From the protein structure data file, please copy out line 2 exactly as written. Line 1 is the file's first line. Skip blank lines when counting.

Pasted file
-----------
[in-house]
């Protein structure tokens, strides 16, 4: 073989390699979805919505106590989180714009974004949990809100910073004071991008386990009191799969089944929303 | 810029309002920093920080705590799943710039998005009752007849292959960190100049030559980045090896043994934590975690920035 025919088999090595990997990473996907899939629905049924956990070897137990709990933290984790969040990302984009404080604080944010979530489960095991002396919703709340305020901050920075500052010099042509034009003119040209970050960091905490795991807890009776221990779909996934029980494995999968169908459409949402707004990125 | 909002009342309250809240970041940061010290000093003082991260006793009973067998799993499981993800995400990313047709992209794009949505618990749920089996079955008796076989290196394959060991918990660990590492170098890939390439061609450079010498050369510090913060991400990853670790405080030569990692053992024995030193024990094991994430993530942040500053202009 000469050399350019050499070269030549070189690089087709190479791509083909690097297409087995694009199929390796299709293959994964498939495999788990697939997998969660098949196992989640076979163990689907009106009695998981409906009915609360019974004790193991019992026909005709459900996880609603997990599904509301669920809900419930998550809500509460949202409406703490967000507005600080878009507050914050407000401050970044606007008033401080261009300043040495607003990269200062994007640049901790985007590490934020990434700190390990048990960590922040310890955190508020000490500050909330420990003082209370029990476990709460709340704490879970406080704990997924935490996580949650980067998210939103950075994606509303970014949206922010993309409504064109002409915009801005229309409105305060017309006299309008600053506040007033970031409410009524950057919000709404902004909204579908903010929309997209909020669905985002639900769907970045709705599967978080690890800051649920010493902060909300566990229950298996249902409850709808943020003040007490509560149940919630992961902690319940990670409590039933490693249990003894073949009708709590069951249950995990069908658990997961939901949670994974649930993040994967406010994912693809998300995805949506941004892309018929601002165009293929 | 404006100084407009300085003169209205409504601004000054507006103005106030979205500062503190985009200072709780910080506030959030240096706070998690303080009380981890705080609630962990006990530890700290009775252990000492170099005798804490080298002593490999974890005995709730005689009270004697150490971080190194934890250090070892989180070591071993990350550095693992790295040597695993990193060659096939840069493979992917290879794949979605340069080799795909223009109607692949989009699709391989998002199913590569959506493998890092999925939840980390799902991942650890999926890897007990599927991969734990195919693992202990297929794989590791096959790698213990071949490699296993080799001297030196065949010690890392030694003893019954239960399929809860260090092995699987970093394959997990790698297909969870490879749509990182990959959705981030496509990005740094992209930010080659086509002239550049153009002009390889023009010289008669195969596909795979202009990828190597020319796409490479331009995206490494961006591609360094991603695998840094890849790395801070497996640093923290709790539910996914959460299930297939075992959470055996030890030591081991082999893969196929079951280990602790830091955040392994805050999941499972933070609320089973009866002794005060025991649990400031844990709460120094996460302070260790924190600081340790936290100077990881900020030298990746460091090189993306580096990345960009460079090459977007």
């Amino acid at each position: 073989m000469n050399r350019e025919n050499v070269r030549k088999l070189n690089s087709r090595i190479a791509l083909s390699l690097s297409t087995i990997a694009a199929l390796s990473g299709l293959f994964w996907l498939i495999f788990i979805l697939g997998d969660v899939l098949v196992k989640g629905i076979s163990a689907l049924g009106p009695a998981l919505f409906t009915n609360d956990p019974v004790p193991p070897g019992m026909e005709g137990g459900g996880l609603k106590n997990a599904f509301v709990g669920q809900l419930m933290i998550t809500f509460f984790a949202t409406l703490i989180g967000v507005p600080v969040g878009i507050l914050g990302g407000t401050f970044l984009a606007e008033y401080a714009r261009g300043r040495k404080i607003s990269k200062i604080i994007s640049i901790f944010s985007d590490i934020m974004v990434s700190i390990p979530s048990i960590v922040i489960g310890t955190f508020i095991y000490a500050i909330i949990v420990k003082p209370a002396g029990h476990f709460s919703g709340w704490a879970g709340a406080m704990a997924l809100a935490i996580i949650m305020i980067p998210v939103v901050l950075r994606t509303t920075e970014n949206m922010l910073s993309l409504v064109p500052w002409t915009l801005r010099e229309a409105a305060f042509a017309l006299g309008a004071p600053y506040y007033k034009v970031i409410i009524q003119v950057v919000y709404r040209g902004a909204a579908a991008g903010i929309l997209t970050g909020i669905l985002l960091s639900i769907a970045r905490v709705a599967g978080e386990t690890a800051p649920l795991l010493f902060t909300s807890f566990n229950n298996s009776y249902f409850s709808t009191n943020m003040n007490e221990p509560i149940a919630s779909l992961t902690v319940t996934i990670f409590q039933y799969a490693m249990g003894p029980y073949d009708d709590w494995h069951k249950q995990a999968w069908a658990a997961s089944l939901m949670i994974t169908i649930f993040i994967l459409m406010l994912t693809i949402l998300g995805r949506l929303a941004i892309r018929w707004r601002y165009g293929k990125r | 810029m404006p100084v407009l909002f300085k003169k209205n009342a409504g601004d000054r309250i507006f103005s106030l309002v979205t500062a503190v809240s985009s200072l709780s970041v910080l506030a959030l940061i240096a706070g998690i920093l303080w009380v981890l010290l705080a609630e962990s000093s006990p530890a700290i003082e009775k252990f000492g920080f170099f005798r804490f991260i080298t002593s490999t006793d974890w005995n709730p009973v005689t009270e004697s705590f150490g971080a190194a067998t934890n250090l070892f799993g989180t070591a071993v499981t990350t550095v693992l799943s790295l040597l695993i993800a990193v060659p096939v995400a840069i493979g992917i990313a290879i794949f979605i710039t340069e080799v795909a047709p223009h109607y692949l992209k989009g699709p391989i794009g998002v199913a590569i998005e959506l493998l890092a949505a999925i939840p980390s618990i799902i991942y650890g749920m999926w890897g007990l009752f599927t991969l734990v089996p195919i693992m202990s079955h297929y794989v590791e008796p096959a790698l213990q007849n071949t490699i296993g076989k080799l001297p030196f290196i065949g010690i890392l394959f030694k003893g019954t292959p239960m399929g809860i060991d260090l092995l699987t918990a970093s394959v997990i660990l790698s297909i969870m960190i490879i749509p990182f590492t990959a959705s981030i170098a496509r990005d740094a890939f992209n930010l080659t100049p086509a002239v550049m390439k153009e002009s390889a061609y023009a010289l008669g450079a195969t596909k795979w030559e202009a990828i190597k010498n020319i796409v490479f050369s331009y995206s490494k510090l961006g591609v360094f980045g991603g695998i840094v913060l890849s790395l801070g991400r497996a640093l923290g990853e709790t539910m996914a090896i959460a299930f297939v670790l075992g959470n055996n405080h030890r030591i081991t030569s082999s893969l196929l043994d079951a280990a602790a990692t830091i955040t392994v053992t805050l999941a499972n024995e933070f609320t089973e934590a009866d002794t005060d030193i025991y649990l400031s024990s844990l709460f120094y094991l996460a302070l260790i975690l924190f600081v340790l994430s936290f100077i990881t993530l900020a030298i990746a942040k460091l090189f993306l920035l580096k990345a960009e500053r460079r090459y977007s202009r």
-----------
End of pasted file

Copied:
């Protein structure tokens, strides 16, 4: 073989390699979805919505106590989180714009974004949990809100910073004071991008386990009191799969089944929303 | 810029309002920093920080705590799943710039998005009752007849292959960190100049030559980045090896043994934590975690920035 025919088999090595990997990473996907899939629905049924956990070897137990709990933290984790969040990302984009404080604080944010979530489960095991002396919703709340305020901050920075500052010099042509034009003119040209970050960091905490795991807890009776221990779909996934029980494995999968169908459409949402707004990125 | 909002009342309250809240970041940061010290000093003082991260006793009973067998799993499981993800995400990313047709992209794009949505618990749920089996079955008796076989290196394959060991918990660990590492170098890939390439061609450079010498050369510090913060991400990853670790405080030569990692053992024995030193024990094991994430993530942040500053202009 000469050399350019050499070269030549070189690089087709190479791509083909690097297409087995694009199929390796299709293959994964498939495999788990697939997998969660098949196992989640076979163990689907009106009695998981409906009915609360019974004790193991019992026909005709459900996880609603997990599904509301669920809900419930998550809500509460949202409406703490967000507005600080878009507050914050407000401050970044606007008033401080261009300043040495607003990269200062994007640049901790985007590490934020990434700190390990048990960590922040310890955190508020000490500050909330420990003082209370029990476990709460709340704490879970406080704990997924935490996580949650980067998210939103950075994606509303970014949206922010993309409504064109002409915009801005229309409105305060017309006299309008600053506040007033970031409410009524950057919000709404902004909204579908903010929309997209909020669905985002639900769907970045709705599967978080690890800051649920010493902060909300566990229950298996249902409850709808943020003040007490509560149940919630992961902690319940990670409590039933490693249990003894073949009708709590069951249950995990069908658990997961939901949670994974649930993040994967406010994912693809998300995805949506941004892309018929601002165009293929 | 404006100084407009300085003169209205409504601004000054507006103005106030979205500062503190985009200072709780910080506030959030240096706070998690303080009380981890705080609630962990006990530890700290009775252990000492170099005798804490080298002593490999974890005995709730005689009270004697150490971080190194934890250090070892989180070591071993990350550095693992790295040597695993990193060659096939840069493979992917290879794949979605340069080799795909223009109607692949989009699709391989998002199913590569959506493998890092999925939840980390799902991942650890999926890897007990599927991969734990195919693992202990297929794989590791096959790698213990071949490699296993080799001297030196065949010690890392030694003893019954239960399929809860260090092995699987970093394959997990790698297909969870490879749509990182990959959705981030496509990005740094992209930010080659086509002239550049153009002009390889023009010289008669195969596909795979202009990828190597020319796409490479331009995206490494961006591609360094991603695998840094890849790395801070497996640093923290709790539910996914959460299930297939075992959470055996030890030591081991082999893969196929079951280990602790830091955040392994805050999941499972933070609320089973009866002794005060025991649990400031844990709460120094996460302070260790924190600081340790936290100077990881900020030298990746460091090189993306580096990345960009460079090459977007």